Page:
Opinion | Money management is 1% perspiration and 99% prioritization of finances4 min read . Updated: 30 Oct 2019, 06:43 PM IST
We worry about inconsequential stuff while the big spends often slink away from our gaze
I can catch the minutest numerical or grammatical error even when I read through reports in a jiffy. I enjoy my bread toasted just the right shade of brown. I like my bedspreads laid without a single wrinkle, and I whack my cushions into submission, so they stand with military attention on my sofa. I know some of this behaviour is bordering on obsessive-compulsive disorder, but I get why people split hair about the most prosaic things. Sweating the small stuff works well for all the above reasons but works dismally when it comes to money.
I spent a frustrating afternoon witnessing a volley of heated words between a couple (my clients) over their grocery bills. The husband whinged about the wife’s obsession with expensive organic food and the wife carped about the husband’s wasteful expenditure on takeouts and alcohol. “Man up, and buy a gym membership instead," snapped the health-conscious wife, eyeing her husband’s growing beer belly.
Their budget had been blown by a princely sum of ₹7,000, barely 5% of their monthly routine expenses. I pounded my gavel (read paper weight) to bring order in my office. I nudged them to shift their gaze to some other expense heads they had conveniently overlooked. Rent had increased by 50%, credit card was nearly double their average monthly spend and the Galapagos vacation overshot the budget by 30%. Let’s not forget the new car. It was bought within budget, but who would have thought a souped up version, with fancy accoutrements, was a necessity.
This brings me back to my earlier point about how we expend enormous energy worrying about inconsequential stuff while the big spends are slinking away from our gaze. No amount of belt-tightening around the small stuff is going to make a dent compared to those big outflows. Food, for example, is only 7-10% of an average monthly spend, transportation 4%, utilities at 7%. The big spends are vacations or entertainment at about 20%, rent or home loan EMIs at 30%, and often unnecessary insurance premiums or other EMIs at nearly 15%. But we constantly split hair over optimizing the 4% or the 7% instead of focussing on the biggies.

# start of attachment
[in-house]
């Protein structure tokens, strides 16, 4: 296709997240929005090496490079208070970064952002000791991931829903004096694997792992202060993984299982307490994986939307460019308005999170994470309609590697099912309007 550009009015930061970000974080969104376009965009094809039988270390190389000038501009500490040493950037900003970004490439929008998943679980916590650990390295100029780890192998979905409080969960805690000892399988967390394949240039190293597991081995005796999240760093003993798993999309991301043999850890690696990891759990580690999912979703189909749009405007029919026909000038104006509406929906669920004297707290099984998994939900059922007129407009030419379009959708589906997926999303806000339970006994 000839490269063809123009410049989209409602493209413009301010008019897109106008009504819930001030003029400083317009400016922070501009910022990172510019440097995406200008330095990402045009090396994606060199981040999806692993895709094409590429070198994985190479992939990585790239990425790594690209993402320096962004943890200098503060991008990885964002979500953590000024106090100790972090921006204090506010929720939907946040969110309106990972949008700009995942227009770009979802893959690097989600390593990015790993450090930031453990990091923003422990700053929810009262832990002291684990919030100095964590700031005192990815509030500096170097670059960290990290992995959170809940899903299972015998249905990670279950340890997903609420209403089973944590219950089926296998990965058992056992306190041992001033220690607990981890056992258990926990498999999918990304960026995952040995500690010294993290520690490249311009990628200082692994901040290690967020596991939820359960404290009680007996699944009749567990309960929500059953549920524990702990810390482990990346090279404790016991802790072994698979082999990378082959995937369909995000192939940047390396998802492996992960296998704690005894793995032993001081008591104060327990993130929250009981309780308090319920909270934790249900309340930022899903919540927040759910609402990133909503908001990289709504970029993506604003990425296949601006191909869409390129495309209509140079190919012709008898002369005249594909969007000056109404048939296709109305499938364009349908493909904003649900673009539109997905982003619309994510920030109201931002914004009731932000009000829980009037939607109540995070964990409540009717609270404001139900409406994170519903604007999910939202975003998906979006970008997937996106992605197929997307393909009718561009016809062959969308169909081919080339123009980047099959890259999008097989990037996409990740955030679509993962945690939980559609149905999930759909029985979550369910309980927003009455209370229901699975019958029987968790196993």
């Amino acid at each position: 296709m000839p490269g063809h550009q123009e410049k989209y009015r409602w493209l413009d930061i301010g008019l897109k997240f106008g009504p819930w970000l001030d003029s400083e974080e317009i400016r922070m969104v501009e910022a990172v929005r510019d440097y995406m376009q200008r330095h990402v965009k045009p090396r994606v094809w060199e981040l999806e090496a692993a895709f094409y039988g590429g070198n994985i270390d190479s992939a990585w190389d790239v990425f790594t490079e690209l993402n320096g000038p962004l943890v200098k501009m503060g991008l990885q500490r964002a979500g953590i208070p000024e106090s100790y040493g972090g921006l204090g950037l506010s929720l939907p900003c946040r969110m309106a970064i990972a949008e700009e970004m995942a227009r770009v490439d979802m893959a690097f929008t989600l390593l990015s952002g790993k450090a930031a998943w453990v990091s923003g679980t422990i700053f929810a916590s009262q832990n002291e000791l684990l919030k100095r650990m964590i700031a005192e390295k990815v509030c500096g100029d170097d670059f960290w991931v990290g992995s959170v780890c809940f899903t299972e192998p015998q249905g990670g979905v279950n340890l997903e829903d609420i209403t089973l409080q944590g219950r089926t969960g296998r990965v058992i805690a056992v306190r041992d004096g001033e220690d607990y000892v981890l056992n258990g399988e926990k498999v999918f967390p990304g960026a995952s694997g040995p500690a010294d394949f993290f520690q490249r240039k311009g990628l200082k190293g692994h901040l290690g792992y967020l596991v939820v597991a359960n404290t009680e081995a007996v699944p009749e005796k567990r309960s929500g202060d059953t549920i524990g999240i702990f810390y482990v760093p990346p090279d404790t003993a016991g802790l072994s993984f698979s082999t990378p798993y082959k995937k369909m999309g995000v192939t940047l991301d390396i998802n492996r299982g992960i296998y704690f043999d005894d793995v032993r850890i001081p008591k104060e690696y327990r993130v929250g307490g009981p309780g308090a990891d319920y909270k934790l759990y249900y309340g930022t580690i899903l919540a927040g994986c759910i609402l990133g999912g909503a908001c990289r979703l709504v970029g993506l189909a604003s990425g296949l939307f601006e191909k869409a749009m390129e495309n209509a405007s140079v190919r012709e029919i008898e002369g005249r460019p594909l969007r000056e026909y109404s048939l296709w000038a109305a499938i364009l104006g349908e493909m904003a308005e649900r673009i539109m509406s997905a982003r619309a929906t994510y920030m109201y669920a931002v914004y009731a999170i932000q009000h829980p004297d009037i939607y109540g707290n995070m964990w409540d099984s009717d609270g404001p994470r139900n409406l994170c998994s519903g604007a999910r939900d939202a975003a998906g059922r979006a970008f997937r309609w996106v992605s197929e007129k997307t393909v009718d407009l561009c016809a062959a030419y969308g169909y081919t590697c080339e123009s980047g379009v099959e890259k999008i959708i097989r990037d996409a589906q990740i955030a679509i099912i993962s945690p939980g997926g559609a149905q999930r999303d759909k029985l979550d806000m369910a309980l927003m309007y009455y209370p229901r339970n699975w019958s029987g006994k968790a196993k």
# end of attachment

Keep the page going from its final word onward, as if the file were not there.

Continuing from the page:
Such behaviour extends to how people manage investments too. They obsess about how equity investments dropped by 2% between last month and this month or how dividends from some stock were lower or higher this year. Buying an insurance plan that is a few hundred rupees cheaper in premium but compromising on the company quality; negotiating the price of onions but ignoring an underperforming investment portfolio; holding on to an uneconomical property in the hope of a price upswing (thereby ignoring the opportunity cost of selling and reinvesting in better asset classes); maintaining excessive cash in savings accounts instead of liquid funds; investing blindly without the guidance of a qualified adviser are some other examples.
The downswing in the equity markets and the liquidity crisis in the debt markets has investors wound up in knots. Should they pull out and invest in fixed deposits? Or in something they can touch and feel, like gold? The point here is that what falls also climbs up after a while, assuming the investment’s fundamental attributes are still sound. Gains or losses in the next month, six months or even a year are notional. But if you realize a loss by selling, you have booked the loss for good.
Think five years ahead. Will this matter to you then as much as it matters today? What if the markets moved up 10% after you redeemed, or the default papers in a bond fund got upgraded to a higher rating? Would that missed opportunity not stress you more? If the worst is behind us, there is only an upside to look forward to. What is the point of locking the stable after the horse has bolted?
Instead, I wish people focused on what really moves the needle—housing cost, mortgages, expenditure on transportation, and most importantly creation of a structured financial plan that helps you focus on things that matter, be it with regards to expense management or investment management. You will often be surprised at the outcome of the plan—it’s possible that you wouldn’t need to be frugal with your expenses. You may well be able to spend on what really matters to you such as expensive vacations or better housing, without penny pinching. You can stop worrying about trivial expenses and instead enjoy the treasurable experiences of your life.
So next time the maid negotiates a ₹2,000 Diwali baksheesh, stop being a tightwad and give her ₹4,000 instead. It won’t dent your finances, you will win your maid’s loyalty, and she can stop sweating the small stuff too and buy herself a memorable experience.
Priya Sunder is director and co-founder of PeakAlpha Investments